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Juxtaparanodal clustering of Shaker-like K+ channels in myelinated axons depends on Caspr2 and TAG-1.

Poliak S, Salomon D, Elhanany H, Sabanay H, Kiernan B, Pevny L, Stewart CL, Xu X, Chiu SY, Shrager P, Furley AJ, Peles E - J. Cell Biol. (2003)

Bottom Line: In myelinated axons, K+ channels are concealed under the myelin sheath in the juxtaparanodal region, where they are associated with Caspr2, a member of the neurexin superfamily.Deletion of Caspr2 in mice by gene targeting revealed that it is required to maintain K+ channels at this location.These results demonstrate that Caspr2 and TAG-1 form a scaffold that is necessary to maintain K+ channels at the juxtaparanodal region, suggesting that axon-glia interactions mediated by these proteins allow myelinating glial cells to organize ion channels in the underlying axonal membrane.

View Article: PubMed Central - PubMed

Affiliation: Department of Molecular Cell Biology, The Weizmann Institute of Science, Rehovot 76100, Israel.

ABSTRACT
In myelinated axons, K+ channels are concealed under the myelin sheath in the juxtaparanodal region, where they are associated with Caspr2, a member of the neurexin superfamily. Deletion of Caspr2 in mice by gene targeting revealed that it is required to maintain K+ channels at this location. Furthermore, we show that the localization of Caspr2 and clustering of K+ channels at the juxtaparanodal region depends on the presence of TAG-1, an immunoglobulin-like cell adhesion molecule that binds Caspr2. These results demonstrate that Caspr2 and TAG-1 form a scaffold that is necessary to maintain K+ channels at the juxtaparanodal region, suggesting that axon-glia interactions mediated by these proteins allow myelinating glial cells to organize ion channels in the underlying axonal membrane.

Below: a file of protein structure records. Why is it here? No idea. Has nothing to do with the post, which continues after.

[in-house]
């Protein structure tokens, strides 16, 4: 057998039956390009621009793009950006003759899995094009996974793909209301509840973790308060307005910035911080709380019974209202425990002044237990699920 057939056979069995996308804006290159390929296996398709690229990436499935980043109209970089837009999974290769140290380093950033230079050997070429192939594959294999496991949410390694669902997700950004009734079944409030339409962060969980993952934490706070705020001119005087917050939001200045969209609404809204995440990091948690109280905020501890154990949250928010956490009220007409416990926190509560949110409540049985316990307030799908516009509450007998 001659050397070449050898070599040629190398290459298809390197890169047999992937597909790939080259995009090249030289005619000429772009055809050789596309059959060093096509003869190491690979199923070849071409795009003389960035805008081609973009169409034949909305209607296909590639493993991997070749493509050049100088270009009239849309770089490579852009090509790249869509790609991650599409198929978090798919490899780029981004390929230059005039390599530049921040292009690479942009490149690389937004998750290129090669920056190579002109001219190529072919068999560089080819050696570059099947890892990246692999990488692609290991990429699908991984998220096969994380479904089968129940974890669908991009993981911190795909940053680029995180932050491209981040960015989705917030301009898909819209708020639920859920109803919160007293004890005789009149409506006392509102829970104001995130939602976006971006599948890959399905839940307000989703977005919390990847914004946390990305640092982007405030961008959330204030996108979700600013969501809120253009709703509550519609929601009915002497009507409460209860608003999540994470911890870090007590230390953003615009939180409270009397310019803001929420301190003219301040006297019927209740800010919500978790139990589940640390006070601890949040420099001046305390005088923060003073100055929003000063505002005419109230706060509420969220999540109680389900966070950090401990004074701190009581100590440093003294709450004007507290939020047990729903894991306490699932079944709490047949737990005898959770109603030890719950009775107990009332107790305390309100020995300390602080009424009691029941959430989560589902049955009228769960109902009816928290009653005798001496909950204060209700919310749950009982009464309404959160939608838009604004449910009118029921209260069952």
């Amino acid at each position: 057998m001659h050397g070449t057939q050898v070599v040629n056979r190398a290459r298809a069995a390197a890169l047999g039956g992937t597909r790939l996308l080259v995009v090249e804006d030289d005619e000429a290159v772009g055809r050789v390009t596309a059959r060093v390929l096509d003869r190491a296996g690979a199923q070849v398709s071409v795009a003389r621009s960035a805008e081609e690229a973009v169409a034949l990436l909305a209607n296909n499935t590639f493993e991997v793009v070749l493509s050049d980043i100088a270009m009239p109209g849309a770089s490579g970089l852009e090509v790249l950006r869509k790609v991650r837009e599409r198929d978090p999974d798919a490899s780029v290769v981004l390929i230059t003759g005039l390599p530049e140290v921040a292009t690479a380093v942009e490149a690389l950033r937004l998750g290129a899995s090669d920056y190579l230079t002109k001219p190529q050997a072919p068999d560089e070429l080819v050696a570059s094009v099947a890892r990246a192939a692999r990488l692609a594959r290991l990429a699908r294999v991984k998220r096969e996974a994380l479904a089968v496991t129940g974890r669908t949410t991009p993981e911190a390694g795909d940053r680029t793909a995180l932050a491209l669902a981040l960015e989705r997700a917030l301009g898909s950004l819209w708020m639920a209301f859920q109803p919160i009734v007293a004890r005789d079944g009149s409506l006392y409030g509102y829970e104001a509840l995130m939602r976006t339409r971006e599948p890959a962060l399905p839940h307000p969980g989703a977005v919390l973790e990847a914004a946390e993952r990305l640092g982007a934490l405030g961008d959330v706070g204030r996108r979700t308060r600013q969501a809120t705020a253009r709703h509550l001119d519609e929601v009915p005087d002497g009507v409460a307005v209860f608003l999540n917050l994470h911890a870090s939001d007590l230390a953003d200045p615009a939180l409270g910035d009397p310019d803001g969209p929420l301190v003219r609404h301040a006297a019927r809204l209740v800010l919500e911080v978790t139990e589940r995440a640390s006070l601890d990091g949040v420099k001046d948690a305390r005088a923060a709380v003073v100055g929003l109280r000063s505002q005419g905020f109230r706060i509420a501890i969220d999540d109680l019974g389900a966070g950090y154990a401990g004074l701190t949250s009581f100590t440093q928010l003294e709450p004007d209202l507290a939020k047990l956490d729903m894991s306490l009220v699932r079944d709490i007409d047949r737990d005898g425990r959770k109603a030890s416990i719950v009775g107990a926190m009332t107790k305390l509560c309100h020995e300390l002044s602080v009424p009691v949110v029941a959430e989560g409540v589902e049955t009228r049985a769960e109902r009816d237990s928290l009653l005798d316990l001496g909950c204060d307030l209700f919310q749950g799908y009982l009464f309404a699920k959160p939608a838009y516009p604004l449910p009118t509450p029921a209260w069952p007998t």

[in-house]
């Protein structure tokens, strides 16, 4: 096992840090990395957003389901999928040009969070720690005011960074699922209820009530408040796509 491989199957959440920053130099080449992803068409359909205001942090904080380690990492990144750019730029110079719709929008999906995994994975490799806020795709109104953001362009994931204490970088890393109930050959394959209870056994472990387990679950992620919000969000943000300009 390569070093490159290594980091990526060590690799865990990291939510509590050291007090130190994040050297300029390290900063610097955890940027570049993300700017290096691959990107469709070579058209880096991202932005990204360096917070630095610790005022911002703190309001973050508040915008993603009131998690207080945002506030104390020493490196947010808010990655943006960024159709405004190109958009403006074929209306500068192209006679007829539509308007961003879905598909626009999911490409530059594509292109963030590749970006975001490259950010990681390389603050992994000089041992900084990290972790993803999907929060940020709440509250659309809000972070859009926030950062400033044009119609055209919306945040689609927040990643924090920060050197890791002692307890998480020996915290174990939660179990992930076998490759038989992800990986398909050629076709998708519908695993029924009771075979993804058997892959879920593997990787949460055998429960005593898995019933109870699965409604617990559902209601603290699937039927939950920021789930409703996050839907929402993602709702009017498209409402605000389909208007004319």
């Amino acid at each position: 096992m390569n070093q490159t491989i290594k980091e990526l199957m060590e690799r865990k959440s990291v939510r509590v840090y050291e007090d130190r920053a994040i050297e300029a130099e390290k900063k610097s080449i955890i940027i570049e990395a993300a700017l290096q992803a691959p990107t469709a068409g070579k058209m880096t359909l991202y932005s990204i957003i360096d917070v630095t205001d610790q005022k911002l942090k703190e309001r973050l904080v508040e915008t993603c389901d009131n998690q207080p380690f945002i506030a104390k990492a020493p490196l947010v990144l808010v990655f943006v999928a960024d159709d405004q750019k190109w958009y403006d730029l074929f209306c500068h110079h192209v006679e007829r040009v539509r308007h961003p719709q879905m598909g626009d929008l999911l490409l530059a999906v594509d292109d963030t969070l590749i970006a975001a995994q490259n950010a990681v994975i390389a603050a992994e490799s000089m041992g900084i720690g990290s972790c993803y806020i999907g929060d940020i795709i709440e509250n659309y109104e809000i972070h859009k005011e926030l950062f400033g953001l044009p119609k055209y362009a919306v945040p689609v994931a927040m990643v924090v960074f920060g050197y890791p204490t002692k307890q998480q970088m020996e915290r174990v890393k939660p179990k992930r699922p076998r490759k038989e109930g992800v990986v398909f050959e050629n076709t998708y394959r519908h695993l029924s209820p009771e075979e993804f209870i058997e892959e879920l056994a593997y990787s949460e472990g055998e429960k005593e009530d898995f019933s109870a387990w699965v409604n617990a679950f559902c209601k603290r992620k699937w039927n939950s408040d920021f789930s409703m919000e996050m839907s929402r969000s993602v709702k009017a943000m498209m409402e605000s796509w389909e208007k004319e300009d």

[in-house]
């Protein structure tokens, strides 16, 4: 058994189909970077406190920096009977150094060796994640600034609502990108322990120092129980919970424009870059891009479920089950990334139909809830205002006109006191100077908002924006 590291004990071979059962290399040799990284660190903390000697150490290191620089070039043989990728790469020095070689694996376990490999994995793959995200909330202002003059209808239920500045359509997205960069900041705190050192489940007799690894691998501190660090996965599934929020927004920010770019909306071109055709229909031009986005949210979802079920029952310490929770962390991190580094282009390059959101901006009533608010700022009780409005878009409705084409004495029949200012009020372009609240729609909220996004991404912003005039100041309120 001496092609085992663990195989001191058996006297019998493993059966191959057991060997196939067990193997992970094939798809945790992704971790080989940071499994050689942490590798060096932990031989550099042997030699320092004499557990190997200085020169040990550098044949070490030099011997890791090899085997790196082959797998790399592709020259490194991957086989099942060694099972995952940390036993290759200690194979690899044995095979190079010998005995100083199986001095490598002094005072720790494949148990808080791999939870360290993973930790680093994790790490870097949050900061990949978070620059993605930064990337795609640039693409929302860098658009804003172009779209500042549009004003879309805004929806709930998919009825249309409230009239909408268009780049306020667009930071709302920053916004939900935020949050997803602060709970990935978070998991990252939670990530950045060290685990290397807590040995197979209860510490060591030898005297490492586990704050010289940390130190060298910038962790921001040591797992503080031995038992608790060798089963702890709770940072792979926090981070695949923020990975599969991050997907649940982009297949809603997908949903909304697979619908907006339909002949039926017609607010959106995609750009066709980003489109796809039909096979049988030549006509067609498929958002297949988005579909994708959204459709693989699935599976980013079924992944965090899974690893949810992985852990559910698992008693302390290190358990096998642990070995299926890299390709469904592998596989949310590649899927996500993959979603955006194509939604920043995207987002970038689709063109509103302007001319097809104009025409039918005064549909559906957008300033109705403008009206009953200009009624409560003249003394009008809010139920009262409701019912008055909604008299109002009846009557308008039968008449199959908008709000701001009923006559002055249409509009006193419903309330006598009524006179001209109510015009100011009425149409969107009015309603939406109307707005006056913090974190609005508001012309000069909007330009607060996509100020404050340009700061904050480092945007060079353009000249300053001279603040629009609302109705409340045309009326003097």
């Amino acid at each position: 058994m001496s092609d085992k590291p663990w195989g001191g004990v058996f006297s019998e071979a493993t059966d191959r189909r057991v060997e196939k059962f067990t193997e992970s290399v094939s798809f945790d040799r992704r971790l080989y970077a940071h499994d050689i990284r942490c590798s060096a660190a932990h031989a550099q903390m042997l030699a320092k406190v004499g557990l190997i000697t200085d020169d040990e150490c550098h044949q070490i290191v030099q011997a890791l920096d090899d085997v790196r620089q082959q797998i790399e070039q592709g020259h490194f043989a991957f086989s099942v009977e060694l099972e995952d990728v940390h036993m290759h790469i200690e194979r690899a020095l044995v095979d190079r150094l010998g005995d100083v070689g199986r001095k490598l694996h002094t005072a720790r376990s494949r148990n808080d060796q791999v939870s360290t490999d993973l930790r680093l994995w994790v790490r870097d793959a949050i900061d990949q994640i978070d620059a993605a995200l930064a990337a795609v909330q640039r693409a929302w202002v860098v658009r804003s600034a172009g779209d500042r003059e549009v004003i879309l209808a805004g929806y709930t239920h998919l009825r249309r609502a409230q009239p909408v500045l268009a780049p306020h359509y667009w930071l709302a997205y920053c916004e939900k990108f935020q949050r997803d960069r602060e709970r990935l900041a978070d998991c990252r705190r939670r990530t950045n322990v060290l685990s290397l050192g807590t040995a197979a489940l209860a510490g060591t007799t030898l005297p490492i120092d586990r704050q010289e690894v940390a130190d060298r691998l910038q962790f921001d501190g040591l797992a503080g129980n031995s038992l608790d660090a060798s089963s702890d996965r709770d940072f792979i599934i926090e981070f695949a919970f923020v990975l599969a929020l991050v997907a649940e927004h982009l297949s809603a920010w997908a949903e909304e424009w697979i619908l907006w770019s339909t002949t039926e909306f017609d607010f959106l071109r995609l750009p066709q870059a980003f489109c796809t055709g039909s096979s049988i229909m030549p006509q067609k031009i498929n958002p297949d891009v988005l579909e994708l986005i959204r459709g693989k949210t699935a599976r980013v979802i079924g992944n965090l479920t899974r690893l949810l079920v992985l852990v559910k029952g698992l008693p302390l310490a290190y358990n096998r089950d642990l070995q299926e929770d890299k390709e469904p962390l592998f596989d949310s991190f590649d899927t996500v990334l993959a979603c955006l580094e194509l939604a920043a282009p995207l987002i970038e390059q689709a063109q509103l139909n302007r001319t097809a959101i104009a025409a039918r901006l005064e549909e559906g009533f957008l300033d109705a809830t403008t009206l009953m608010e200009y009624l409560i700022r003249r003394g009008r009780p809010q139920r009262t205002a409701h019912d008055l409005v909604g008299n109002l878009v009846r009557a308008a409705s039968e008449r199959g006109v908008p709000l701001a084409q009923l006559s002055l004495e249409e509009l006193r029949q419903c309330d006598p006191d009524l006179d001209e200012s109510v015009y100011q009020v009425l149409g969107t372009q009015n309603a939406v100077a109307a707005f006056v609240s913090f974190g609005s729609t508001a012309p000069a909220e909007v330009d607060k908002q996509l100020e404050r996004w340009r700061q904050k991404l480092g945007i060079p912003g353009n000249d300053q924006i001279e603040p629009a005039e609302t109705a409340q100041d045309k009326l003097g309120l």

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Association of Caspr2 with TAG-1. (A) Association of TAG-1 and Caspr2 in rat brain. Immunoprecipitation (IP) from rat brain membrane lysates was performed using antibodies to TAG-1 (IC12; TAG-1 mAb or rabbit pAb; TAG-1 pAb), Kv1.2, Kv2.1, contactin, or Caspr2 as indicated, followed by immunoblotting with an antibody to Caspr2. Anti-mouse (mBeads) or protein A (rBeads) beads were used as additional controls. (B) Co-immunoprecipitation of TAG-1 and K+ channels. Rat brain membrane lysates were subjected to immunoprecipitation using the indicated antibodies, followed by blotting with an antibody to Kv1.2. Total protein extract (Total) was used to determine the location of Kv1.2 on the gel. Note that Kv1.2 was detected using two different antibodies to TAG-1. (C) Association of TAG-1 and Caspr2 in transfected cells. Lysates of HEK-293 cells expressing Caspr2 and TAG-1, Caspr2 and contactin (CNTN), or Caspr and contactin (Cells), were used for immunoprecipitation (IP) and immunoblotting using different combinations of antibodies as indicated in each panel. Note that Caspr2 associated with TAG-1, but not with contactin, which interacts with Caspr. (D) Immunofluorescence staining showing surface expression of Caspr2. COS-7 cells expressing Caspr2 were stained using an antibody against its extracellular (ECD) or intracellular (CT) region, with or without permeabilization as indicated (−Tx, without Triton X-100; +Tx, with Triton X-100). Caspr2 immunoreactivity was detected using the ECD, but not CT antibody in nonpermeabilized cells. Bar, 50 μm. (E) TAG-1 binds homophilically, but not to Caspr2. A soluble TAG-1–Fc was allowed to bind COS-7 cells expressing TAG-1, Caspr2, Caspr2 and TAG-1, or contactin as indicated. Bound Fc fusion was detected using Cy3-conjugated anti-human Fc antibody (red). Note that TAG-1–Fc only bound to TAG-1– or TAG-1/Caspr2-expressing cells, but not to cells expressing Caspr2 or contactin. The insets on the top right of each panel show staining for the corresponding transfected proteins. Bar, 50 μm. (F) Top: β-galactosidase staining of adult sciatic nerve (SN) from heterozygous TAG-1–LacZ animals. Bottom: β-galactosidase staining of adult dorsal root ganglion (DRG). Intense lacZ expression was detected in cell bodies and the track (asterisk). Bars: D and E, 50 μm; F (top), 50 μm; F (bottom), 100 μm.